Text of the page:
A company is only as valuable as its most valuable assets and these days a significant percentage of a company's inherent value is derived from its intellectual property ("IP").
The steps taken by a company to identify, maintain, and secure its IP will have a major impact on its overall operation, including its ability to attract investors, enter into certain business relationships and transactions, and ultimately command what it deems to be a fair valuation upon a merger or sale of the business.
While it's no surprise that many large companies such as Microsoft, Cisco Systems, Intel, and Apple frequently deal with IP matters as part of their every day business, the truth is that EVERY business regardless of its size, industry, revenue, and lifecycle stage, is likely creating IP and/or dealing with issues related to IP on a regular basis - whether they realize it or not.
It is therefore of critical importance for companies to be aware of IP issues and create cohesive strategies that will proactively ensure that their IP will at all times be properly protected and maximized in terms of its value in the marketplace.
The first step toward creating strategies addressing IP is to identify which types of IP are regularly being created within a given company.
As a starting point toward doing so, here are the four general categories of IP:
1. patents - which protect certain types of inventions and processes (e.g., devices, manufacturing/business processes, etc.);
2. trademarks/service marks - which protect certain designations identifying a source of goods or services in the marketplace (e.g., business/product names, logos, slogans, packaging, etc.);
3. copyrights - which protect the expressive elements of certain types of works (e.g., written materials, images, designs, audiovisual works, etc.); and
4. trade secrets - which protect proprietary information, processes, formulas and systems deemed to provide advantage to a business and treated as strictly confidential (e.g., receipts, business strategies and plans, etc.).
The above categories of IP translate to everyday business in a multitude of ways including without limitation:
a) reports, designs, market research, and other deliverables prepared for clients;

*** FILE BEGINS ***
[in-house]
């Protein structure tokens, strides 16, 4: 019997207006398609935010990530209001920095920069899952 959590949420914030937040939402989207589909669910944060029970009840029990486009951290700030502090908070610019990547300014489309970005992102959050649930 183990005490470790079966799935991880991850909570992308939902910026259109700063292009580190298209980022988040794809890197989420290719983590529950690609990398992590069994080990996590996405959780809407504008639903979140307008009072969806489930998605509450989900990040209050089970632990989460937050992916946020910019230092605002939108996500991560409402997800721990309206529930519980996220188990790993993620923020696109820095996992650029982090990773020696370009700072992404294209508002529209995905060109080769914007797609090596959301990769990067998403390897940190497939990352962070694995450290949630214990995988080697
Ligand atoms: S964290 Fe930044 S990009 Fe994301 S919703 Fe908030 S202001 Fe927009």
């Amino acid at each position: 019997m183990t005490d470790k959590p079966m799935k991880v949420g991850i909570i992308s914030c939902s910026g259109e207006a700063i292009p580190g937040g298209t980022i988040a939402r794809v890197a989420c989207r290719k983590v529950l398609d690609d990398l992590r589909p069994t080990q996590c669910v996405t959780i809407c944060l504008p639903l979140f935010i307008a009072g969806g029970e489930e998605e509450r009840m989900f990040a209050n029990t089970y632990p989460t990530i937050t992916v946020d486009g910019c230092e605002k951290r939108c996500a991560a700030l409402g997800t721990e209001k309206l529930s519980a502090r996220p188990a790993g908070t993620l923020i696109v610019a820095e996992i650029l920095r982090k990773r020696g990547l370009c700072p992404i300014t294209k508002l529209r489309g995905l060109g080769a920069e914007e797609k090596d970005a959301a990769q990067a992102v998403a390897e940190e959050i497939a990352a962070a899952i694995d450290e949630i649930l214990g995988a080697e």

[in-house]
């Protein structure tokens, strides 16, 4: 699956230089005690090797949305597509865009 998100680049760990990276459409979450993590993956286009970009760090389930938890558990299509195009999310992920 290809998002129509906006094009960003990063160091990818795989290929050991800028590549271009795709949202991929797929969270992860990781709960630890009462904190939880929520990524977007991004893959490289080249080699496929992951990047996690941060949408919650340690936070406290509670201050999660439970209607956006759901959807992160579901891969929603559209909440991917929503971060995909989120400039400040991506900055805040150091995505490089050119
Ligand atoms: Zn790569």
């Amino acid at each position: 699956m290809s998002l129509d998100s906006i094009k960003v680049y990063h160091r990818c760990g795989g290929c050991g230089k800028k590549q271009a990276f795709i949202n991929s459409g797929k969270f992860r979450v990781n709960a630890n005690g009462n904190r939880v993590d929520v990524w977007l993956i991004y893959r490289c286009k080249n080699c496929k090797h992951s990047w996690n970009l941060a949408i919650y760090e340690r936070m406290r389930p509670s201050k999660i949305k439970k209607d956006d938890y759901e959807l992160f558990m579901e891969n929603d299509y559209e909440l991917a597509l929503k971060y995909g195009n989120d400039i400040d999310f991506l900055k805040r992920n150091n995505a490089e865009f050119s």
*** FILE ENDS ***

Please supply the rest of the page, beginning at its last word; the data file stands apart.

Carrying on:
b) the name of a company and its products/services, marketing collateral, logos, the website and domain name attached to a business; and
c) the internal research and development fueling the creation of a company's products, services, and business strategies - just to name a few examples.
With the above in mind, when identifying a company's IP consider all facets of the business, including without limitation, the products and services being offered (including their individual components), the internal initiatives undertaken within a company and the resulting deliverables being created, and the external marketing and outreach efforts being utilized by the company.
Once all sources of a company's IP have been identified, processes should be put in place that enable the company to easily keep track of all such IP being created, including, all IP currently existing (i.e., a company's "IP portfolio"), updates and modifications to specific IP within the portfolio, and new creations going forward which will become part of the company's IP portfolio.
Please see part 2 of my article on protecting and maximizing the value of IP in business
I welcome your feedback on this article.
Joshua J. Spiegel is an attorney with over 13 years of experience and a co-founder of the law firm Horzepa, Spiegel & Associates, PC with offices located in New York City and Houston, Texas. Joshua serves as counsel to a diverse corporate and private clientele on matters related to general corporate, commercial business, employment, and intellectual property. Joshua has extensive experience in the areas of business entity formation and governance, shareholder rights, employment matters, protecting and licensing intellectual property, business development, mergers and acquisitions, and corporate finance.
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